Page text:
Ohio State was able to shorten its deficit coming out of halftime, but Maryland didn’t let its opponent stay within reach for long.

With a little over 13 minutes left in the game, Carton took off on a fast break and drove into the paint, eager to put his team back in it. But Ayala quickly rushed back on defense and swarmed him as he went up for the shot, forcing yet another Ohio State miss. The defensive stop was in the midst of a streak where the Buckeyes missed 12 straight field goals.

“We can throw a lot of different stuff at opposing teams,” Morsell said. “I feel like just our changing the defenses, confusing the opposing teams is effective. And we’re just playing hard, everybody communicating. So it’s good.”

Cowan then took the ball up the court and immediately pulled up for a three-pointer from the top left-key, sinking it with ease to put Maryland up 41-31 — its biggest lead yet. The senior guard’s play was key in the victory, and he finished with a team-high 20 points, six rebounds and two assists.

While Maryland was never able to fully make this one a blowout, it maintained a double-digit lead for most of the rest of the top-15 contest.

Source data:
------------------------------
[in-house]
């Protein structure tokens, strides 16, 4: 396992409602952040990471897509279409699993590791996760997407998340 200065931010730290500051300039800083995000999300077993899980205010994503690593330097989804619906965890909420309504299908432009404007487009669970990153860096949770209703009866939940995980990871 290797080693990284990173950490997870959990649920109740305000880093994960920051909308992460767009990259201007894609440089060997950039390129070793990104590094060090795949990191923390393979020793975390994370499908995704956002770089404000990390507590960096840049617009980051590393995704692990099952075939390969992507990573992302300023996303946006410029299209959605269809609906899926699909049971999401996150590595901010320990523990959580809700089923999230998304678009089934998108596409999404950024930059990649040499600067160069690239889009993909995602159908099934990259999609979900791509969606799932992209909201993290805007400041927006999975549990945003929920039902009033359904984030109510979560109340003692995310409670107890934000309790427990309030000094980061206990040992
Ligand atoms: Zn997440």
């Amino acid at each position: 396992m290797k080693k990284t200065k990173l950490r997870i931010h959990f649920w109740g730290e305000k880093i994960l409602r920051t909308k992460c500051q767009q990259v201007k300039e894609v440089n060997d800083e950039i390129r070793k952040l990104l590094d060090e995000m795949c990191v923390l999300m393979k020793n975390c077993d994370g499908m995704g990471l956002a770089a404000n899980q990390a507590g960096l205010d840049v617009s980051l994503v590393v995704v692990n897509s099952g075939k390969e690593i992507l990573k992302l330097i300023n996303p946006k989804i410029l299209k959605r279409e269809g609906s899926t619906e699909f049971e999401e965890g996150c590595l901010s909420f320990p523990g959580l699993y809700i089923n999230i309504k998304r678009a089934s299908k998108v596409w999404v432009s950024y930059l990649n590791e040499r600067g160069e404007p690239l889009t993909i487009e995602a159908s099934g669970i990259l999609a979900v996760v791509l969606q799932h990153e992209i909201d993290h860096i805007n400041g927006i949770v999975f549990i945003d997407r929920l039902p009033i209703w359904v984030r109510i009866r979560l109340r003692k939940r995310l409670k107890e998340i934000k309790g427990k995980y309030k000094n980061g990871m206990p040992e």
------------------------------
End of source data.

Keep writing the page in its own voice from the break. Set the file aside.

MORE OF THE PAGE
With just about a minute left, the Terps fully put the game away for good. Cowan threw a lob in to the paint for Smith, who scored on a two-handed jam to put the team up 60-50 en route to the statement victory.

Three things to know

1. Jalen Smith had it going from beyond the arc. Believe it or not, Smith has been one of the Terps’ most consistent three-point shooters over the past month or so. After draining two three-pointers against Indiana, Smith made both of his attempts from long range Tuesday night. The 6’10 sophomore is 9-of-15 from deep since Dec. 4, shooting at a 60 percent clip.

“That’s huge. It really stretches the floor. It really helps the guards out, especially in ball screens,” Cowan said. “Everybody knows Stix can shoot. And he’s building that confidence up and we know it’s going in when it goes up. So I’m happy for him, now he just needs to keep going.”

2. It looks as if the starting lineup is set. Turgeon played with his starting lineup quite a bit at the beginning of the season, but it looks like he's finally found some consistency. The combination of Cowan, Wiggins, Darryl Morsell, Scott and Smith has started the last four contests, three of which ended in victories.

While this might change from point to point to have Ayala in the mix depending on the opponent, it looks like this will be the group until Chol Marial reaches a point where he can start.

3. Turnovers had an impact — especially early. Both Maryland and Ohio State — minus its two early three-pointers — started off slowly due to ball security. Two of the Terps’ first six possessions ended in turnovers, while the other four resulted in missed shots.

By halftime, the two Big Ten teams committed a total of 19 combined turnovers. The second half was a bit better as Maryland turned the ball over four times, and Ohio State gave the ball away six times.